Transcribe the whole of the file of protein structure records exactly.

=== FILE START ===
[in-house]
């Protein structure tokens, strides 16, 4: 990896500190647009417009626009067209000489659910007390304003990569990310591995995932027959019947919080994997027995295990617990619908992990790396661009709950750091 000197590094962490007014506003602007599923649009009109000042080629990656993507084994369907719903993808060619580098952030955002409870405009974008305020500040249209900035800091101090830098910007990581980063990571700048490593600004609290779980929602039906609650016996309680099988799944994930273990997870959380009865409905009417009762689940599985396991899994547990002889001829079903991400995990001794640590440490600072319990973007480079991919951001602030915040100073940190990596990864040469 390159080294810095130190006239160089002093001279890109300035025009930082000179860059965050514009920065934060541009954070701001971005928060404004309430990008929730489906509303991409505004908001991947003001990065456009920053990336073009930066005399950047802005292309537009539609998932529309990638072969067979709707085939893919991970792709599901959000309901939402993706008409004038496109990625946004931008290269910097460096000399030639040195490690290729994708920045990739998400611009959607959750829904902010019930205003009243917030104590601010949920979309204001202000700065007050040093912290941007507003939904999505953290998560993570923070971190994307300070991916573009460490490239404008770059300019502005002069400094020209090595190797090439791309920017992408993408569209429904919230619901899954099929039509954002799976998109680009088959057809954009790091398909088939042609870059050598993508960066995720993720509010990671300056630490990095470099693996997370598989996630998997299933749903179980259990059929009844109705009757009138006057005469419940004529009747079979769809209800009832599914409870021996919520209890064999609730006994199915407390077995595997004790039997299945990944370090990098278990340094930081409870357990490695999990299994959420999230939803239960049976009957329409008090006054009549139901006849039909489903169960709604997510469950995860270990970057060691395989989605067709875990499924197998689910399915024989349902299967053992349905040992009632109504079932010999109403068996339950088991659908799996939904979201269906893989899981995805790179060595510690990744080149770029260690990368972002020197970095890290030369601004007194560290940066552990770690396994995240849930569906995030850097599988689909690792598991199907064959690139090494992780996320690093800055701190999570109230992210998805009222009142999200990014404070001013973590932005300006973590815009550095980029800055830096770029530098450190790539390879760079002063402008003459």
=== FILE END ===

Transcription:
[in-house]
């Protein structure tokens, strides 16, 4: 990896500190647009417009626009067209000489659910007390304003990569990310591995995932027959019947919080994997027995295990617990619908992990790396661009709950750091 000197590094962490007014506003602007599923649009009109000042080629990656993507084994369907719903993808060619580098952030955002409870405009974008305020500040249209900035800091101090830098910007990581980063990571700048490593600004609290779980929602039906609650016996309680099988799944994930273990997870959380009865409905009417009762689940599985396991899994547990002889001829079903991400995990001794640590440490600072319990973007480079991919951001602030915040100073940190990596990864040469 390159080294810095130190006239160089002093001279890109300035025009930082000179860059965050514009920065934060541009954070701001971005928060404004309430990008929730489906509303991409505004908001991947003001990065456009920053990336073009930066005399950047802005292309537009539609998932529309990638072969067979709707085939893919991970792709599901959000309901939402993706008409004038496109990625946004931008290269910097460096000399030639040195490690290729994708920045990739998400611009959607959750829904902010019930205003009243917030104590601010949920979309204001202000700065007050040093912290941007507003939904999505953290998560993570923070971190994307300070991916573009460490490239404008770059300019502005002069400094020209090595190797090439791309920017992408993408569209429904919230619901899954099929039509954002799976998109680009088959057809954009790091398909088939042609870059050598993508960066995720993720509010990671300056630490990095470099693996997370598989996630998997299933749903179980259990059929009844109705009757009138006057005469419940004529009747079979769809209800009832599914409870021996919520209890064999609730006994199915407390077995595997004790039997299945990944370090990098278990340094930081409870357990490695999990299994959420999230939803239960049976009957329409008090006054009549139901006849039909489903169960709604997510469950995860270990970057060691395989989605067709875990499924197998689910399915024989349902299967053992349905040992009632109504079932010999109403068996339950088991659908799996939904979201269906893989899981995805790179060595510690990744080149770029260690990368972002020197970095890290030369601004007194560290940066552990770690396994995240849930569906995030850097599988689909690792598991199907064959690139090494992780996320690093800055701190999570109230992210998805009222009142999200990014404070001013973590932005300006973590815009550095980029800055830096770029530098450190790539390879760079002063402008003459």